Posted in Theory
Tagged decision making, disruption, framing, GM, non-predictive strategy, Robert McNamara, Sarah Kaplan, sense making, strategy, turbulence, uncertainty, vietnam war
One of the features of our age is the idea that business suffers from a unique level of technological disruption, an attitude that I call Techno-Egotism. Businesspeople are told routinely that they operate in an era of “unprecedented” technological change; as a result, they feel very Modern (and rather sorry for themselves). They also, however, end up lacking perspective, and that can be a strategic liability.
I believe that if posterity registers our age’s Techno-Egotism at all, they will find it rather quaint. This thought struck me with great force last week as I drove across the George Washington Bridge, from New York to New Jersey, specifically in order to spit legally into a tube, and then mail that tube.
Posted in Case study, Theory
Tagged 23andMe, Burlington Northern Santa Fe Railway, disruption, disruptive technology, DNA, genetics, Gordon Moore, Lloyd's, moore's law, Navigenics, New York State Law, non-predictive strategy, Panama Canal, Panamax, Royal Mail, steamship, strategy, Suez Canal, Tactics, Techno-Egotism, technology, Warren Buffet
To follow up on Philippe’s post about Thinking in Time: at IE I teach a course called “Geopolitics” to Masters in Advanced Finance students, and “The Multinational Firm and Geostrategy” to Masters in Management students. Students in those classes sometimes ask me to recommend books to help them “think like an intelligence analyst” and apply intelligence methods to analyzing business decisions.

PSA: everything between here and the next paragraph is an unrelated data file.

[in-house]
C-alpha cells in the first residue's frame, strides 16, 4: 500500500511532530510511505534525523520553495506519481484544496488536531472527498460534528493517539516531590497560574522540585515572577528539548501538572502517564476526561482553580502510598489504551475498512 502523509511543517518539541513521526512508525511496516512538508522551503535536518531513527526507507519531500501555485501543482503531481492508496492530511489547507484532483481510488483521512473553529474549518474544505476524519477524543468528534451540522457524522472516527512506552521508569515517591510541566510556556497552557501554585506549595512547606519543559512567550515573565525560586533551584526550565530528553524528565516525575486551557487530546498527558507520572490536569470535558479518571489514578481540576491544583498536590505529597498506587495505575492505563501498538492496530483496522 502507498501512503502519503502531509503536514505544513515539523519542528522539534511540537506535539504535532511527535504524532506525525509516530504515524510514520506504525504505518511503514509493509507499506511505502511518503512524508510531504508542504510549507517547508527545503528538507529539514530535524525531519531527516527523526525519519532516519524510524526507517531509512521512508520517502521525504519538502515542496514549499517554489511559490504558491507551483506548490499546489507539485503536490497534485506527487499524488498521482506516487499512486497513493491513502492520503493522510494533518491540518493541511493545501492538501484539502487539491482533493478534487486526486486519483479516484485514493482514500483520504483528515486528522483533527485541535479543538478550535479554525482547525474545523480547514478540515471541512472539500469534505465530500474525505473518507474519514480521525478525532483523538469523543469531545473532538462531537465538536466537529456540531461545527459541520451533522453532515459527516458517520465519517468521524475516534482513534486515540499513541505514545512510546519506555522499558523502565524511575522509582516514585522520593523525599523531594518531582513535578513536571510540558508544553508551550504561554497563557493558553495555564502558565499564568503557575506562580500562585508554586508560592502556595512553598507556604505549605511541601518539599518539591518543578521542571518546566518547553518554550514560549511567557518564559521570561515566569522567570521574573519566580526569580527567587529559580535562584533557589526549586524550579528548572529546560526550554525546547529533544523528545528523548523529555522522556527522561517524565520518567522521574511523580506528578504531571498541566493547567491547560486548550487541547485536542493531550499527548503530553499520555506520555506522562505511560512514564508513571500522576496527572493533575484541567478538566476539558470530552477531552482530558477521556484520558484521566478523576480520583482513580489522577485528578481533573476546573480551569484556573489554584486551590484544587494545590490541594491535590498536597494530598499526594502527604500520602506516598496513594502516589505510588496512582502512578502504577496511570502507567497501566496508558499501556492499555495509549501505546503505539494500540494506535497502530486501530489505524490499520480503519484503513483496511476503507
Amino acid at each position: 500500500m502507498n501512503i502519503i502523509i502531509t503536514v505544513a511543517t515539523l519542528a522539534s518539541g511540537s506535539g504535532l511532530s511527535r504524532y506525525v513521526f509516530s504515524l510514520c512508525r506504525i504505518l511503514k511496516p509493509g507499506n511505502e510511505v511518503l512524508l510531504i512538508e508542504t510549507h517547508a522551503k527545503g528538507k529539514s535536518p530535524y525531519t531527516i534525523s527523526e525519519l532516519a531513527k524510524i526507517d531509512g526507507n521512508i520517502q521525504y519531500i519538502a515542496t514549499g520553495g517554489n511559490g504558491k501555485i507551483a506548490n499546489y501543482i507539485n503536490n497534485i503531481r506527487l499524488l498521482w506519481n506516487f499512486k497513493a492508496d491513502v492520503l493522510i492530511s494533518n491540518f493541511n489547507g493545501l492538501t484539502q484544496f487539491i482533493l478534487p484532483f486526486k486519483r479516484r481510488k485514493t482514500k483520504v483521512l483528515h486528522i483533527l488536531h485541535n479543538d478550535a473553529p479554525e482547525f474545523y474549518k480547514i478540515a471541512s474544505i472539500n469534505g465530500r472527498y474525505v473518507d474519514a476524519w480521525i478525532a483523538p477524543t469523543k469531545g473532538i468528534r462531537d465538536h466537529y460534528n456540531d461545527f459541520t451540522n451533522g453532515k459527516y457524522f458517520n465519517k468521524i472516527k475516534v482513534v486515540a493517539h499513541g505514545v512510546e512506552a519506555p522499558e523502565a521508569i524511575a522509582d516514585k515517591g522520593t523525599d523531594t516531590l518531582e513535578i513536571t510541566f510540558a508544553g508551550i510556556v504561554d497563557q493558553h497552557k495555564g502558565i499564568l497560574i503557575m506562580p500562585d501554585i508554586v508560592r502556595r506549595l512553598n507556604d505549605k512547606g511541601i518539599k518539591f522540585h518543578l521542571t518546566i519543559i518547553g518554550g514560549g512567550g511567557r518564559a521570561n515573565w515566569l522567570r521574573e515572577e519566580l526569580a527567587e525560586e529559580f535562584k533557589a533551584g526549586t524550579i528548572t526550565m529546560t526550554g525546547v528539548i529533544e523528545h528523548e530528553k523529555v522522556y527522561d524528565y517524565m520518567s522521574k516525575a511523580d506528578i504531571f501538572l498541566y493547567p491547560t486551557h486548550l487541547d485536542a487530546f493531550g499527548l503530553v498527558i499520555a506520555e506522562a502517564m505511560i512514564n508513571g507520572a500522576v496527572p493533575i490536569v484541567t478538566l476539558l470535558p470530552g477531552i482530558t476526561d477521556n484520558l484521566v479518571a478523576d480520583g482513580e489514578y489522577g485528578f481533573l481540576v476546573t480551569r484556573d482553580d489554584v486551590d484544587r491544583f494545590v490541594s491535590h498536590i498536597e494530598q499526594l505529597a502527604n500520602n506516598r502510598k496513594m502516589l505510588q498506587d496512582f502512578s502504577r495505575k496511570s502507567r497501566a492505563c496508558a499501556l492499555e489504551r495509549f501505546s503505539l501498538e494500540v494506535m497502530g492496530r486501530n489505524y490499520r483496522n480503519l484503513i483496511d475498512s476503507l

I provide extensive bibliographies as part of my course syllabi, but often students want me to boil my recommendations down to a few key texts. Call it a “getting started in intelligence for businesspeople” reading list.
Posted in Methodology & Tools
Tagged CIA, Cuban Missile Crisis, Ernest R May, Geopolitics, Geostrategy, Graham T. Allison, Hedge funds, Integrated Strategy, intelligence, Intelligence Analysis, Morgan D. Jones, non-predictive strategy, Philip D. Zelikow, Richard E Neustadt, strategy, Timothy Walton
In their 2010 article in the MIT Sloan Management Review, “What Every CEO Needs to Know About Nonmarket Strategy”, David Bach and David Bruce Allen contend that sustained competitive advantage arises from engaging with “social, political and environmental issues” as part of corporate strategy.
I completely agree, but would make the case more strongly: much of what passes for corporate “strategy” is actually tactics. The same goes for much of the advice dispensed by illustrious “strategy” consulting firms. “Strategy” sounds more important than “tactics,” so everybody calls whatever they’re talking about strategy, and then moves on to dispensing advice. But what sounds like a linguistic quibble matters, because the distinction between these words bears directly on building a sustained competitive advantage in business.